# What accounts into calculating the Hubble constant?

From my understanding, the Hubble constant $H_0$ calculates from observed redshifts $z$ of distant galaxys against their proper distance $D$. The current value appears to be 67.80(77) $\frac{km}{s}Mpc^{-1}$

Calculating the Hubble constant via the redshift, I assume one only wants those velocity contributions due to the expansion of the universe, and not those from the real movement of the galaxies within in cluster (peculiar motion) or so. This, I also read in various online resources (which I can't recall right now).

On the other Hand, if your galaxy cluster is far enough away (eq. ~ 1 Gpc), one can neglect peculiar motion, which is in the order of 1000 $\frac{km}{s}$ (1000 $\frac{km}{s}$ / (1 Gpc $\times$ 67.80(77) $\frac{km}{s}Mpc^{-1}$) $\approx$ 1.4%)

Nonetheless, how would you try to correct for the peculiar motion, or is it really just neglected? Calculating all the gravitational components in each cluster? Another idea could be to assume that the galaxies within the cluster move randomly in respect to each other and the peculiar motion cancels out over the average? Any other possibilities?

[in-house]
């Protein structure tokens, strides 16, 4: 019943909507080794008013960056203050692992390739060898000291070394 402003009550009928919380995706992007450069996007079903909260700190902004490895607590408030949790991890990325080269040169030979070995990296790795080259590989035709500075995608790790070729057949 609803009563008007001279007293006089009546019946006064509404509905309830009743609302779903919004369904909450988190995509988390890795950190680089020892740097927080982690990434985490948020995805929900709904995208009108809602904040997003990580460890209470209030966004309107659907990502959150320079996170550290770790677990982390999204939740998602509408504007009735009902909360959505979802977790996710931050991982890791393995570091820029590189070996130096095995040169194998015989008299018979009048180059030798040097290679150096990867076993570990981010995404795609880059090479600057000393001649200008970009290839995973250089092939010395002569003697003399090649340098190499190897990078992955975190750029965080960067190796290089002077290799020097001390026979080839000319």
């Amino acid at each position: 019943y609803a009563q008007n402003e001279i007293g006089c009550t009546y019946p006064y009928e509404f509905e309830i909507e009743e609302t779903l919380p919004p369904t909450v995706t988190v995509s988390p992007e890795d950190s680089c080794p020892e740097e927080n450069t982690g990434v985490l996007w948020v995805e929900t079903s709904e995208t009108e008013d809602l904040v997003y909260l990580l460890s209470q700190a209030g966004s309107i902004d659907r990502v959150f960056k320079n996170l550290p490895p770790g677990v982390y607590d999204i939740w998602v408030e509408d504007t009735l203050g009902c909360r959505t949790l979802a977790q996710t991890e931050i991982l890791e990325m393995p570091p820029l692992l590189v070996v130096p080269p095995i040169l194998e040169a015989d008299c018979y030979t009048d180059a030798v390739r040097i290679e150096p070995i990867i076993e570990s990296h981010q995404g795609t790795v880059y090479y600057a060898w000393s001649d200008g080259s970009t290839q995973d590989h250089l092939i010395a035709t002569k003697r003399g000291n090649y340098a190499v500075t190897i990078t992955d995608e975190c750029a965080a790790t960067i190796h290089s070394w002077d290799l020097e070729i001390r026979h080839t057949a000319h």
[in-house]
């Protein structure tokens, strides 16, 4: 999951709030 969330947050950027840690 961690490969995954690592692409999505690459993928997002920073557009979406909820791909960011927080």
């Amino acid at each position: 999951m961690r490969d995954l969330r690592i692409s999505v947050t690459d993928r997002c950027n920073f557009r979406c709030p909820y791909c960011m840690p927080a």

Note that this question is partly a copy of another question of mine at physics.stackexchange.com, which wasn't fully answered but commented to ask it here.

• @LocalFluff The Hubble constant is $H_0$ and measures the expansion rate now. If you look at things very far away, you model that with a Hubble parameter $H(z)$. – ProfRob Feb 3 '16 at 7:42